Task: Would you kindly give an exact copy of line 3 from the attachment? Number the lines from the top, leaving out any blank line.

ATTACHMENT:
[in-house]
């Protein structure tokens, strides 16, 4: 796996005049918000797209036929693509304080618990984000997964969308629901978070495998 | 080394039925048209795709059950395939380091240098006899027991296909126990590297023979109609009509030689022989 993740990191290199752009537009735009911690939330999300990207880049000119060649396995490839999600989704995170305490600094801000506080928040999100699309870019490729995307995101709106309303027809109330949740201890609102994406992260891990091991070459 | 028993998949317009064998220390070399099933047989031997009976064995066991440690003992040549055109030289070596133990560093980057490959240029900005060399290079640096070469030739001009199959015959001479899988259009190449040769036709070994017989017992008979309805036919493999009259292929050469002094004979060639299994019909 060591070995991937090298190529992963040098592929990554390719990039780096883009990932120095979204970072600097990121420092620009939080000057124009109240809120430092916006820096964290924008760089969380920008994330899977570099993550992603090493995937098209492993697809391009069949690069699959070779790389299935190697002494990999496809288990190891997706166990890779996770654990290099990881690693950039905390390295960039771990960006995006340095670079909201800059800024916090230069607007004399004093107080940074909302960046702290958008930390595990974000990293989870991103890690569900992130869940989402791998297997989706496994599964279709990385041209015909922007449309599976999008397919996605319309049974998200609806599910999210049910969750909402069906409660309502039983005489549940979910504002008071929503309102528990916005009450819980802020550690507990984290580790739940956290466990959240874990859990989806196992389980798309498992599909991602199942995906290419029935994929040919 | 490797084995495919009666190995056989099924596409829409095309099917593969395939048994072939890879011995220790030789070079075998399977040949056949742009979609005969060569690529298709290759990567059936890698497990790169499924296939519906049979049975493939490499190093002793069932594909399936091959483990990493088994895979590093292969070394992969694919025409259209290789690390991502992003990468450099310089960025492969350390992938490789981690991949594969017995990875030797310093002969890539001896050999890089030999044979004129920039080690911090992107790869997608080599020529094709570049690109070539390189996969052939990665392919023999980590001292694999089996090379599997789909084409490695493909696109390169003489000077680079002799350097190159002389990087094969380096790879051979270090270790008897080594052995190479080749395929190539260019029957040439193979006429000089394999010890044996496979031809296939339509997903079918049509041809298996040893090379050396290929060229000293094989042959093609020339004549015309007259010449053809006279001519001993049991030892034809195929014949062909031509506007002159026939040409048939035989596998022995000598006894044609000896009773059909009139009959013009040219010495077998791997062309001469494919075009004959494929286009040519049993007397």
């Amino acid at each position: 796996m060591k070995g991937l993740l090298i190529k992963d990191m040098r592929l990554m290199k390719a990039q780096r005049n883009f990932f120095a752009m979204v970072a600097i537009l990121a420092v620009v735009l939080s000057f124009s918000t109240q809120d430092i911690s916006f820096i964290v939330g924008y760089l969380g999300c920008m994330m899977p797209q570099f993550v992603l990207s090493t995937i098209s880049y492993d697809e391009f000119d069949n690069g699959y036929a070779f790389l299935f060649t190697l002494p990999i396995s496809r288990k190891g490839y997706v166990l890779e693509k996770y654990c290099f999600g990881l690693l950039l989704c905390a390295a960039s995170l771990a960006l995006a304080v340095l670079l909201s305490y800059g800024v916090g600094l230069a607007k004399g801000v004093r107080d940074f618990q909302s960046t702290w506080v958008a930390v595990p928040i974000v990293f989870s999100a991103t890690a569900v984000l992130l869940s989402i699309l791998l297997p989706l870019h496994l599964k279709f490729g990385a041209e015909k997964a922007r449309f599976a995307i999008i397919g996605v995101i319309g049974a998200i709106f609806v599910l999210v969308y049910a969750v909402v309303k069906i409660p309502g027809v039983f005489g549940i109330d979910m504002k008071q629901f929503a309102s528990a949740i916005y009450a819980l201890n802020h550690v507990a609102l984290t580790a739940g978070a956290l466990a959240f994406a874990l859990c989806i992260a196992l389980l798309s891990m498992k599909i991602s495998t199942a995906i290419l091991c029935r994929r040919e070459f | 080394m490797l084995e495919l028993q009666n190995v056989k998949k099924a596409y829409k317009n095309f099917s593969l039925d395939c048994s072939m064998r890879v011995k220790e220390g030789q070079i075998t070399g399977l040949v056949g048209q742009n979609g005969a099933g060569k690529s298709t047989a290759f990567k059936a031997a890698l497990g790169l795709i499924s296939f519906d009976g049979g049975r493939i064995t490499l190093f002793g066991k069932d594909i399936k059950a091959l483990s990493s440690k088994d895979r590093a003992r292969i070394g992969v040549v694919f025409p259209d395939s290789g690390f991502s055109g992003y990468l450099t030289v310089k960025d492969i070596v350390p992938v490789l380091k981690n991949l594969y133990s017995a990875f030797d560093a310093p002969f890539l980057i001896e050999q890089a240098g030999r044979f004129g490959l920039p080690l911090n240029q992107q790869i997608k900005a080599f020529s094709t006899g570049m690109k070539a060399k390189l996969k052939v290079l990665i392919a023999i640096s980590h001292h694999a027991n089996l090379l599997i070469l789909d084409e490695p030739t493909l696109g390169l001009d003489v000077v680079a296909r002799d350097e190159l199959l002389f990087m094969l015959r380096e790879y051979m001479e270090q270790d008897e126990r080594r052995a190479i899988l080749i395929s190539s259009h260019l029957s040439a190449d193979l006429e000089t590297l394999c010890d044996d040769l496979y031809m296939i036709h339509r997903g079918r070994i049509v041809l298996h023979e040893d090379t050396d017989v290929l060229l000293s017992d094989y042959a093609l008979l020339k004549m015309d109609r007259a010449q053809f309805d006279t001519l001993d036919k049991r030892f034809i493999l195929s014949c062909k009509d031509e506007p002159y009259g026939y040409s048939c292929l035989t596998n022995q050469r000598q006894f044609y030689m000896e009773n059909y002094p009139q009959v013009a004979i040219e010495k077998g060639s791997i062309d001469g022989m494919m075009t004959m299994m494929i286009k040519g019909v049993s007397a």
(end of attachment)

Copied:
């Amino acid at each position: 796996m060591k070995g991937l993740l090298i190529k992963d990191m040098r592929l990554m290199k390719a990039q780096r005049n883009f990932f120095a752009m979204v970072a600097i537009l990121a420092v620009v735009l939080s000057f124009s918000t109240q809120d430092i911690s916006f820096i964290v939330g924008y760089l969380g999300c920008m994330m899977p797209q570099f993550v992603l990207s090493t995937i098209s880049y492993d697809e391009f000119d069949n690069g699959y036929a070779f790389l299935f060649t190697l002494p990999i396995s496809r288990k190891g490839y997706v166990l890779e693509k996770y654990c290099f999600g990881l690693l950039l989704c905390a390295a960039s995170l771990a960006l995006a304080v340095l670079l909201s305490y800059g800024v916090g600094l230069a607007k004399g801000v004093r107080d940074f618990q909302s960046t702290w506080v958008a930390v595990p928040i974000v990293f989870s999100a991103t890690a569900v984000l992130l869940s989402i699309l791998l297997p989706l870019h496994l599964k279709f490729g990385a041209e015909k997964a922007r449309f599976a995307i999008i397919g996605v995101i319309g049974a998200i709106f609806v599910l999210v969308y049910a969750v909402v309303k069906i409660p309502g027809v039983f005489g549940i109330d979910m504002k008071q629901f929503a309102s528990a949740i916005y009450a819980l201890n802020h550690v507990a609102l984290t580790a739940g978070a956290l466990a959240f994406a874990l859990c989806i992260a196992l389980l798309s891990m498992k599909i991602s495998t199942a995906i290419l091991c029935r994929r040919e070459f | 080394m490797l084995e495919l028993q009666n190995v056989k998949k099924a596409y829409k317009n095309f099917s593969l039925d395939c048994s072939m064998r890879v011995k220790e220390g030789q070079i075998t070399g399977l040949v056949g048209q742009n979609g005969a099933g060569k690529s298709t047989a290759f990567k059936a031997a890698l497990g790169l795709i499924s296939f519906d009976g049979g049975r493939i064995t490499l190093f002793g066991k069932d594909i399936k059950a091959l483990s990493s440690k088994d895979r590093a003992r292969i070394g992969v040549v694919f025409p259209d395939s290789g690390f991502s055109g992003y990468l450099t030289v310089k960025d492969i070596v350390p992938v490789l380091k981690n991949l594969y133990s017995a990875f030797d560093a310093p002969f890539l980057i001896e050999q890089a240098g030999r044979f004129g490959l920039p080690l911090n240029q992107q790869i997608k900005a080599f020529s094709t006899g570049m690109k070539a060399k390189l996969k052939v290079l990665i392919a023999i640096s980590h001292h694999a027991n089996l090379l599997i070469l789909d084409e490695p030739t493909l696109g390169l001009d003489v000077v680079a296909r002799d350097e190159l199959l002389f990087m094969l015959r380096e790879y051979m001479e270090q270790d008897e126990r080594r052995a190479i899988l080749i395929s190539s259009h260019l029957s040439a190449d193979l006429e000089t590297l394999c010890d044996d040769l496979y031809m296939i036709h339509r997903g079918r070994i049509v041809l298996h023979e040893d090379t050396d017989v290929l060229l000293s017992d094989y042959a093609l008979l020339k004549m015309d109609r007259a010449q053809f309805d006279t001519l001993d036919k049991r030892f034809i493999l195929s014949c062909k009509d031509e506007p002159y009259g026939y040409s048939c292929l035989t596998n022995q050469r000598q006894f044609y030689m000896e009773n059909y002094p009139q009959v013009a004979i040219e010495k077998g060639s791997i062309d001469g022989m494919m075009t004959m299994m494929i286009k040519g019909v049993s007397a």